American author Liza Klaussmann speaks to Sue Leonard about the toll the creative process can take on the imagination, particularly when writing fiction about factual characters
Liza Klaussmann Picador, €16.99; Kindle, €10.55
THE American writer Liza Klaussmann has long been fascinated by literature of the 1920s. She loved the stories from this time, about the excessive parties on the French Riviera. And at the University of Columbia, she was passionate about the writing of Ernest Hemingway.
“I was a real Hemingway girl,” she says. “The Sun Also Rises was my favourite. I love that book; it’s so romantic and Hemingway is such a stylist. I had lots of arguments with a friend who said Scott Fitzgerald was the better writer, and later, when I was rereading Fitzgerald, I changed my mind. I decided he was the more fulsome writer with beautiful complex language. It seemed unjust to compare to him to Hemingway, who had a more obvious style.”
After college, life was full on for Liza. She became a business journalist for the New York Times, and worked for them in Paris. She loved the sity initially but, 10 years later, at 31, the lifestyle started to pall.
“Paris was a great place to live when I was young, but it’s hard to make a good life there,” she says. “It’s a socialist country and difficult to be an entrepreneur.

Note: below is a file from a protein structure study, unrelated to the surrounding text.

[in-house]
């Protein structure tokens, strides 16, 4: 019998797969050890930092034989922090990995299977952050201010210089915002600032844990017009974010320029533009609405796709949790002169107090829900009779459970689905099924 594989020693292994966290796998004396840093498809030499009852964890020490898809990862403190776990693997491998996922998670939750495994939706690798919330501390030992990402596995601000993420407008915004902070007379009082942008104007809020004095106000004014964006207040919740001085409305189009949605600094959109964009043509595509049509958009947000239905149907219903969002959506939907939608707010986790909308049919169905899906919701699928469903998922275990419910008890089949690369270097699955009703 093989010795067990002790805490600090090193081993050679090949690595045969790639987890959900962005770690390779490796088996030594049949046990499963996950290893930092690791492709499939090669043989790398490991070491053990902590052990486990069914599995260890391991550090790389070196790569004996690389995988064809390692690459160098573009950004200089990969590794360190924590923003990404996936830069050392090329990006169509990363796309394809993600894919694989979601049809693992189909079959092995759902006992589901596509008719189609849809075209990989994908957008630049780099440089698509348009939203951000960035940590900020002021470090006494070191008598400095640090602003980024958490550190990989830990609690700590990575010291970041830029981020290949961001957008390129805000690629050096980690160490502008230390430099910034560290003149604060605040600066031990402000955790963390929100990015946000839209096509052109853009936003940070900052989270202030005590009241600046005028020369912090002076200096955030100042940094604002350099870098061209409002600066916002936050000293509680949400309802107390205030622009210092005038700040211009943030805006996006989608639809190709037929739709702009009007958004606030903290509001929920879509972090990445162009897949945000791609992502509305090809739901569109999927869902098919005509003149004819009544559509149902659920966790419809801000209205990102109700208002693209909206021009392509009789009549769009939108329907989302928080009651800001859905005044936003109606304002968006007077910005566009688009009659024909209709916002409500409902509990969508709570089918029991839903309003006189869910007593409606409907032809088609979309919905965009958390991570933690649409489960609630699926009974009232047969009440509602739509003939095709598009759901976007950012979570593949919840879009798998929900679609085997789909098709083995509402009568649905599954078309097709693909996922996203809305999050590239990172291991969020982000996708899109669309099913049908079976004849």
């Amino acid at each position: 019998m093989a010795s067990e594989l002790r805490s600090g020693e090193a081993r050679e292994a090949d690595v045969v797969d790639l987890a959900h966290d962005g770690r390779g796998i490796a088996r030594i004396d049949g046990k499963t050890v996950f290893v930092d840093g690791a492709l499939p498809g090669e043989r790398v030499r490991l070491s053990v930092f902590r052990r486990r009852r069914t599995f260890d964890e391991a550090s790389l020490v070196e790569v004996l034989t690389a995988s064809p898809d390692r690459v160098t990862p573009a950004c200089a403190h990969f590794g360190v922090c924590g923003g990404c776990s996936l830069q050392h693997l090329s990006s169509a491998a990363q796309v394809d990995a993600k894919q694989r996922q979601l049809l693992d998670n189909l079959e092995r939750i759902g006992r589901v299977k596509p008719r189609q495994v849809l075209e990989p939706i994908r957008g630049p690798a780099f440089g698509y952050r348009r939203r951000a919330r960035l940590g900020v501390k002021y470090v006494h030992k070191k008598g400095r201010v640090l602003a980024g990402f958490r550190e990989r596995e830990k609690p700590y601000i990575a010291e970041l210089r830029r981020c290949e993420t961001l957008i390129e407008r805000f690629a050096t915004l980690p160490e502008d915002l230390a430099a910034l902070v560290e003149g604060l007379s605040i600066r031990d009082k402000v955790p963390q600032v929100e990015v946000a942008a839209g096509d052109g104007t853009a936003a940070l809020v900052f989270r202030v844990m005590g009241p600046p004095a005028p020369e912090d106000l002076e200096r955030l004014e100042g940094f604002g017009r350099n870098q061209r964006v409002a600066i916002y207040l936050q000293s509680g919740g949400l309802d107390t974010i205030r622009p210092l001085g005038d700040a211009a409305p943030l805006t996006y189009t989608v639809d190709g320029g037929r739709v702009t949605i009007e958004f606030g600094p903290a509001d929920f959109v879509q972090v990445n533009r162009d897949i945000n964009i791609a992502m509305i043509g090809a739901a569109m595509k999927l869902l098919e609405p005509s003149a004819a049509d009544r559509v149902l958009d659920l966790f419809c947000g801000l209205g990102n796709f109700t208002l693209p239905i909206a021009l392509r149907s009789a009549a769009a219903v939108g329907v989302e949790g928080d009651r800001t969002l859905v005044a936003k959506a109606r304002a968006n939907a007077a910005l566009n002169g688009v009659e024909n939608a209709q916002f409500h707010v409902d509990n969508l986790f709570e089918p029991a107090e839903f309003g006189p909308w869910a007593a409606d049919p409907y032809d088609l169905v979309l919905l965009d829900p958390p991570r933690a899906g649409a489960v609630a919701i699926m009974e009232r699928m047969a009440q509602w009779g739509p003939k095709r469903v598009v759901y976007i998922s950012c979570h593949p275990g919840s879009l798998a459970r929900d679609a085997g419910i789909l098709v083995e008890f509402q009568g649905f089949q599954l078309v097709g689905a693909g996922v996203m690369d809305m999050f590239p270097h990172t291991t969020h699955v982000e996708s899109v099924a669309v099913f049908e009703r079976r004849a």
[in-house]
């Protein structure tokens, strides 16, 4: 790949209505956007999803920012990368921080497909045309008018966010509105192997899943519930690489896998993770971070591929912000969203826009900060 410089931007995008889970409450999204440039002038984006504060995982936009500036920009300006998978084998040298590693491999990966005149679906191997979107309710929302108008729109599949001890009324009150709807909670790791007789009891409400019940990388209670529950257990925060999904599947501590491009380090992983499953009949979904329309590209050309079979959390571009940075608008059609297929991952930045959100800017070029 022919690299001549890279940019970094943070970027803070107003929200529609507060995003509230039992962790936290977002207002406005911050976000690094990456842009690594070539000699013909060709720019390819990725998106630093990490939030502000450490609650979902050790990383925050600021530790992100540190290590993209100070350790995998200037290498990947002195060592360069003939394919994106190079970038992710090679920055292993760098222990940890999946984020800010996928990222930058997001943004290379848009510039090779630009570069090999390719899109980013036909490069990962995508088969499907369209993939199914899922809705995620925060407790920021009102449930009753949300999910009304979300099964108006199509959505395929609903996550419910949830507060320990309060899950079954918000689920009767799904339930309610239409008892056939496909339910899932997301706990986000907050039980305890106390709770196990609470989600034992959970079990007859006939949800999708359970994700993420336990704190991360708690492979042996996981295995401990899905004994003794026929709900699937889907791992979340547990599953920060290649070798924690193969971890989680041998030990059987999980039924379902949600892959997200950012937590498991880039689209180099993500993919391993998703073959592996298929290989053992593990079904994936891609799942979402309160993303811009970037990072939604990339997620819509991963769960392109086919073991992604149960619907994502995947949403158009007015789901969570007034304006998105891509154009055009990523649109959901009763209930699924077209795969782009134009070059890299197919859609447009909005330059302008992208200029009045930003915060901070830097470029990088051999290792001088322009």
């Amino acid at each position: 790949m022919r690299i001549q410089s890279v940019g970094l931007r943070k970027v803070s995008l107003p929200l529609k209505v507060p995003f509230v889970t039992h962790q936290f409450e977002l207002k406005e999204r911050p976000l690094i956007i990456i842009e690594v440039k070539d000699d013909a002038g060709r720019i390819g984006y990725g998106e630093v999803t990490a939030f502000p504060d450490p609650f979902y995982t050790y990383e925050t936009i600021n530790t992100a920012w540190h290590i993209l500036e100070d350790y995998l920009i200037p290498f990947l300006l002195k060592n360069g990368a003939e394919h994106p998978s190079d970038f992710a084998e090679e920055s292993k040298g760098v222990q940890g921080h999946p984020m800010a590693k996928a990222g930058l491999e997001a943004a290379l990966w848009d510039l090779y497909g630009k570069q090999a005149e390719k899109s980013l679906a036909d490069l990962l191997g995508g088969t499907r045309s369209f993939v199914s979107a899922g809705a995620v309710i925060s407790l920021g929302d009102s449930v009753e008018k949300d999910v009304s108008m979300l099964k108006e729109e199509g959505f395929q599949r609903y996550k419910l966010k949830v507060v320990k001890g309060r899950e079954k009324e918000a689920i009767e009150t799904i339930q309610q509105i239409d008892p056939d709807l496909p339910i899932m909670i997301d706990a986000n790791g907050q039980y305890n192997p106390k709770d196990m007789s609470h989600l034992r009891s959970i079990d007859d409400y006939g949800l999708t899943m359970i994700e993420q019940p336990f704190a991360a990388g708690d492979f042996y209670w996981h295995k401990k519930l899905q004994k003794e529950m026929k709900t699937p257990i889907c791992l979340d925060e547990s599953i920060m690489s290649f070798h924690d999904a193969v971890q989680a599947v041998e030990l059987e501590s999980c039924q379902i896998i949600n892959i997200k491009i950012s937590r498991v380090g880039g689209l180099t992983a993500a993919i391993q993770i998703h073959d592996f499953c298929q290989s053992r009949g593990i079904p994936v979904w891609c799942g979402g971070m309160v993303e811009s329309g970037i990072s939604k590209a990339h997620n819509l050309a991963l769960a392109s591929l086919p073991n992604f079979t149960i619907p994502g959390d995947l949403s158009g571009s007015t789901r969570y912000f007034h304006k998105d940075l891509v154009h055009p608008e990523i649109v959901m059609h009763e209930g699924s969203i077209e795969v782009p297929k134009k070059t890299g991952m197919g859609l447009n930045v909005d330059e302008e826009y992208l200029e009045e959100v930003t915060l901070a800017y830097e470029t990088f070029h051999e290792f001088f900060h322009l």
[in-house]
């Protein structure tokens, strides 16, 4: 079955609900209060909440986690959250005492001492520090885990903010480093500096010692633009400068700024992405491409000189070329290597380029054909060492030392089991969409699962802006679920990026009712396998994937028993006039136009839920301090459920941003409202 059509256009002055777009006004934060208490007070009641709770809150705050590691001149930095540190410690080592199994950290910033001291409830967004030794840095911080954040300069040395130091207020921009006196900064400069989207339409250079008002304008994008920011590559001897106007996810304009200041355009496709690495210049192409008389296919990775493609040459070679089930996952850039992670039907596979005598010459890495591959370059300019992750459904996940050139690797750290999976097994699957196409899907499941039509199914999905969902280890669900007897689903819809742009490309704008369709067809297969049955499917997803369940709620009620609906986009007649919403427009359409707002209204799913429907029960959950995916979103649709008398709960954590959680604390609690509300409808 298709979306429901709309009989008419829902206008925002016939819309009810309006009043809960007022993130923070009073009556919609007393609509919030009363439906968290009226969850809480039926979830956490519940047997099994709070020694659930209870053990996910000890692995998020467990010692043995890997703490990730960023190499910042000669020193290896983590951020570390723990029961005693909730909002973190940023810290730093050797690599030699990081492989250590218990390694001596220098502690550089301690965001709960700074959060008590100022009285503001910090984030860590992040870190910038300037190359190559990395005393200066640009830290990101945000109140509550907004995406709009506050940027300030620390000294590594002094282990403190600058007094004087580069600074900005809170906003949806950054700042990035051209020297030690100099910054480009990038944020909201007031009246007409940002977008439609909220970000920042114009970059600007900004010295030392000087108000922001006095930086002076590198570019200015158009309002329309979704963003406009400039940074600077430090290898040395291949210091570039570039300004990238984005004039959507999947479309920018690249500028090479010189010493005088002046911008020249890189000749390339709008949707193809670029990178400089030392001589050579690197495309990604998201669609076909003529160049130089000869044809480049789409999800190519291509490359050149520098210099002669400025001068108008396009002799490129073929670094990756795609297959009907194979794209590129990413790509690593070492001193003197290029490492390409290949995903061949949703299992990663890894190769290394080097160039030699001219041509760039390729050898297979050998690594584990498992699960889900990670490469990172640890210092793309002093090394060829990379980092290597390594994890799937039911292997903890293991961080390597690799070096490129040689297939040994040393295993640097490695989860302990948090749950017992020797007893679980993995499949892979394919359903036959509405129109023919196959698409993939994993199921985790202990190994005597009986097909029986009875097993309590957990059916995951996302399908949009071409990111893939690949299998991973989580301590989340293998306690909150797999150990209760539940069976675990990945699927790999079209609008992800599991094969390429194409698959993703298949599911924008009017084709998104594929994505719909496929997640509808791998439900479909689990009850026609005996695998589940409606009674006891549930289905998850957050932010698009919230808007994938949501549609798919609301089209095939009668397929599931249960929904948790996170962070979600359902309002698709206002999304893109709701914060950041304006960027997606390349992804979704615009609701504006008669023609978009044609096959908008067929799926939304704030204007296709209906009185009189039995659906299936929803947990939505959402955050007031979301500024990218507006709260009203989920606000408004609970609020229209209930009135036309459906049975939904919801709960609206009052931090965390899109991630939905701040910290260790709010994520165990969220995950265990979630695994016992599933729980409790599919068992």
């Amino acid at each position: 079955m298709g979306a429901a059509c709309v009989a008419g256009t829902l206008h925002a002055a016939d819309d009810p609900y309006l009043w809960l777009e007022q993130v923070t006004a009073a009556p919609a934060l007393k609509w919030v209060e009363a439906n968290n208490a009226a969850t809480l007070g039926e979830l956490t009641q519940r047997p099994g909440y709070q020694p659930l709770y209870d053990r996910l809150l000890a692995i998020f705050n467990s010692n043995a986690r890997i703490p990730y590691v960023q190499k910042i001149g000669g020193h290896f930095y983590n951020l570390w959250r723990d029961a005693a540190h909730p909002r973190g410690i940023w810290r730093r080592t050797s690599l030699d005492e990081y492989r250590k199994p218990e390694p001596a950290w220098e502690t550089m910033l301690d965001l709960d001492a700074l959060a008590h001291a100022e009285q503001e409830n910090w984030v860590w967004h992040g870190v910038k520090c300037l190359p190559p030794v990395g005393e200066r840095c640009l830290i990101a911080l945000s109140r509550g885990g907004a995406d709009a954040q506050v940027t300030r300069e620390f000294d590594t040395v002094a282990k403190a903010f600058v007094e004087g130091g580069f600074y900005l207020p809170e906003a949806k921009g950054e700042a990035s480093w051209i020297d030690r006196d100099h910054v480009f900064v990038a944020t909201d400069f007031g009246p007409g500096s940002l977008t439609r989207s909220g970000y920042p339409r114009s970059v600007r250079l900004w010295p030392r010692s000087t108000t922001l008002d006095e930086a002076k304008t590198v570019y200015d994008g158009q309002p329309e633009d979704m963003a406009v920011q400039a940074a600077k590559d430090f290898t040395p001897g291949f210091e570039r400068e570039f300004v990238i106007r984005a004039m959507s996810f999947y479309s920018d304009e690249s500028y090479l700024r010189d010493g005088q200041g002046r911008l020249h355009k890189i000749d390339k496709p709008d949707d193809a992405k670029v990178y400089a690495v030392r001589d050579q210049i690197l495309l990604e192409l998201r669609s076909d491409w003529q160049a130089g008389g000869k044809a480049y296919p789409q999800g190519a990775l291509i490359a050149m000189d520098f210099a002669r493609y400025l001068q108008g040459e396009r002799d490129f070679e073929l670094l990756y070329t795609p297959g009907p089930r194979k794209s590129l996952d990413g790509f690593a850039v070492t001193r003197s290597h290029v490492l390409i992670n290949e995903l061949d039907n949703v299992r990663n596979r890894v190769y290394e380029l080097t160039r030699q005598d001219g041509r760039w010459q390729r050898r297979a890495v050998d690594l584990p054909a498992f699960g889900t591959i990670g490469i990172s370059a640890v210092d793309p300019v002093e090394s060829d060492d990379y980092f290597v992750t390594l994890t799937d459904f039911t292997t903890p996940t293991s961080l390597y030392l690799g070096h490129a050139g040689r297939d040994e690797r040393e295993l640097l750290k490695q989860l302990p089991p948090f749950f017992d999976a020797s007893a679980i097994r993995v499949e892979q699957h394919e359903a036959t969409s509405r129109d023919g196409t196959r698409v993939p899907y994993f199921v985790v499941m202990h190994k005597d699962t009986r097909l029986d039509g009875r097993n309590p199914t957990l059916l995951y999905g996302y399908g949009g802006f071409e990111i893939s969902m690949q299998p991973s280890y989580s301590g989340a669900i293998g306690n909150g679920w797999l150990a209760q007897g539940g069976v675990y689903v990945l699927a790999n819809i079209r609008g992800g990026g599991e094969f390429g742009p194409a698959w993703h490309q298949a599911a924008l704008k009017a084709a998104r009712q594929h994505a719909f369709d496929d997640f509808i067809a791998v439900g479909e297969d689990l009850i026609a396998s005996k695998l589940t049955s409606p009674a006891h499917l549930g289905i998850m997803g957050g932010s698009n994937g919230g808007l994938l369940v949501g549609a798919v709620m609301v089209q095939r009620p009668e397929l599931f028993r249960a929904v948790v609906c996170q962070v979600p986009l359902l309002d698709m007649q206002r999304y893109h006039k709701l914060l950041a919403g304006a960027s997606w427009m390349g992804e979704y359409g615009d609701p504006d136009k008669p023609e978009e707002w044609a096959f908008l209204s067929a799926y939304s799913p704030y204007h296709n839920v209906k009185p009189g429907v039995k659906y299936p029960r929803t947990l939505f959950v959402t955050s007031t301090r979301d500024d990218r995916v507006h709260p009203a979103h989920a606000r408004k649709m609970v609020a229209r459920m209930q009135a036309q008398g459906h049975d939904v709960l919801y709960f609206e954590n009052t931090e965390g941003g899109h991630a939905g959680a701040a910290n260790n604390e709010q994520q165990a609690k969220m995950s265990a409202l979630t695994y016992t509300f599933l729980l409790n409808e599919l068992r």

“I was tiring of the job, too. It was hard, and was all about calling people up who didn’t want to talk or to tell you things. I wasn’t a bad journalist, but I didn’t think I’d ever be a great one. I just didn’t have that killer instinct.”
Deciding to take a masters degree, she moved to London.
“I was excited about that, and London is magic. Arriving there was like falling in love. I was able to keep my job as European editor, and go to school.”
While at college, Liza started writing her debut novel, Tigers in Red Weather. But for her thesis, she returned to her second love and studied Scott Fitzgerald, comparing the two versions of Tender is the Night.
“When the novel first came out it wasn’t a success on any level; not critically or commercially, and Fitzgerald was devastated,” she says. “He had thought it was his great American novel. He wondered what he had done wrong that he had not conveyed his message properly, and he decided the structure was the problem, and it should be edited. His publishers refused to countenance this, and he died, but left notes saying how the book should be.”
After his death, Fitzgerald’s friend, the critic Malcolm Cowley undertook the changes, and a second edition, with the events happening chronologically, was published in 1948.